- The workshop EQ201 Anti-Racism Workshop on how to engage critically in anti-racism and enact anti-racist practices on campus
- Guidelines for teaching assistants as well as supervisors and managers encountering harassment and discrimination
- Racial Advocacy for Inclusion, Solidarity and Equity (RAISE) is a student-led Waterloo Undergraduate Student Association (WUSA) service to address racism and xenophobia on the University of Waterloo campus
- The University of Waterloo Staff Association (UWSA) offers support and advocacy services or can connect you with supports and community resources if required
- The Faculty Association of the University of Waterloo (FAUW) Equity Committee engages in education and advocacy activities to promote equity on campus
Why is racism only being addressed now, and how can we ensure that the current momentum is not diminished in the forthcoming years?
This is an issue that should have been dealt with years ago, however, there have been many missed opportunities to address this in the past. The trauma that stems from George Floyd's murder certainly as raised awareness of racism issues, not only in the US, but broadly across the world, and created the current momentum, which is quite unique. Instead of focusing on the missed opportunities of the past, we are committed to learning and progressing.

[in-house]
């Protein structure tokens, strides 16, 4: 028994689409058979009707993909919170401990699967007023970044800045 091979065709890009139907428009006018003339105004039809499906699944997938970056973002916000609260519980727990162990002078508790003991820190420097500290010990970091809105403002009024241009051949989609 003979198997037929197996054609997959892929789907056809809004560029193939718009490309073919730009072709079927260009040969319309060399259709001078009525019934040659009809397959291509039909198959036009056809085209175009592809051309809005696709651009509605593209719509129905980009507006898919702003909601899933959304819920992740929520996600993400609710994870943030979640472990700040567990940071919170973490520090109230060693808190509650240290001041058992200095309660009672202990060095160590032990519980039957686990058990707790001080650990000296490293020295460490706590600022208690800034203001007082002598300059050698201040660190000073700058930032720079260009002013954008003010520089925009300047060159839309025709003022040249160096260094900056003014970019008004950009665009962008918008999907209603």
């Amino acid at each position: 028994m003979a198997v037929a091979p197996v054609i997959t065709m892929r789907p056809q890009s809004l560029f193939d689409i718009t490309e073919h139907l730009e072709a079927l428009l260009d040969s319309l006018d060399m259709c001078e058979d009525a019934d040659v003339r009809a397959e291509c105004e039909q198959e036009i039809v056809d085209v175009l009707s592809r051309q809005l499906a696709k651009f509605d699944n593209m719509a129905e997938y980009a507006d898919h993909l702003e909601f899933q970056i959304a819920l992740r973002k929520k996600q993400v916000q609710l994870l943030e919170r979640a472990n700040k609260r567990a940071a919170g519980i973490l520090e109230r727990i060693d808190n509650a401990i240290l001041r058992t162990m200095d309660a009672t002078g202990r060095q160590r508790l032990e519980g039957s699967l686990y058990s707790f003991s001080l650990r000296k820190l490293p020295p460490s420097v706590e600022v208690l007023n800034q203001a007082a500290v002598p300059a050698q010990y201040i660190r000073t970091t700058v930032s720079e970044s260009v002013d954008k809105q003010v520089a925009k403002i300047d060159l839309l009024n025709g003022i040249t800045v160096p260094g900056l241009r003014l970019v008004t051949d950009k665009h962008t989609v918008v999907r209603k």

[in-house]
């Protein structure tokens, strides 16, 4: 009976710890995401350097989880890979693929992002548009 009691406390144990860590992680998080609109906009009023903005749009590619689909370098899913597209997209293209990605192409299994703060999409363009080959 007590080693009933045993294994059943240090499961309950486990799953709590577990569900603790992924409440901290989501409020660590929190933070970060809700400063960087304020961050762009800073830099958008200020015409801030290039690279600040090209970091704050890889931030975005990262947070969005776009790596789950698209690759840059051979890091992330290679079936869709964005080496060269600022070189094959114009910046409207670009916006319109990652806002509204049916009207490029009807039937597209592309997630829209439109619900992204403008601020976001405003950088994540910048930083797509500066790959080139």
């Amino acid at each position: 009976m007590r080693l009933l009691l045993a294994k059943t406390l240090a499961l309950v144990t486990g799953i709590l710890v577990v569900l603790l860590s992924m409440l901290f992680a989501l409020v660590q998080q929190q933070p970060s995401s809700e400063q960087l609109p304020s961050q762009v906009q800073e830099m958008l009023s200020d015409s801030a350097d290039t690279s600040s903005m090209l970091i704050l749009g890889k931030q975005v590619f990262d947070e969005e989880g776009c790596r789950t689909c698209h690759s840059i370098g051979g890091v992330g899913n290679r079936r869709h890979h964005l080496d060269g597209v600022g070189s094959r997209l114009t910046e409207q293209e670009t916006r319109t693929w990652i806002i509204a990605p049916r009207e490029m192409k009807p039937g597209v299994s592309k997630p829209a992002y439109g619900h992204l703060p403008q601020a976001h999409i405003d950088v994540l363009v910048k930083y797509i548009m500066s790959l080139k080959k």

As we embrace this momentum as a Faculty, we are focused on ensuring that there is an equitable and sustainable system within our Faculty. Building an infrastructure for our entire community to feel comfortable and having a direct line to know who to report these incidents to is going to be very important for the continued success of this initiative, in order to ensure that this course of action is sustainable.
How is the Science Anti-Racism Taskforce different from the President’s Anti-Racism Taskforce, and how are they connected?
The President’s Taskforce and the Science Taskforce have a similar focus, however, the Science Taskforce will focus on issues specific to the Faculty of Science. One member of the Science Taskforce will be appointed to sit on the President’s Taskforce as well, to ensure that there is a direct conduit between the two Taskforces.
Will Science Anti-Racism Taskforce student members be compensated?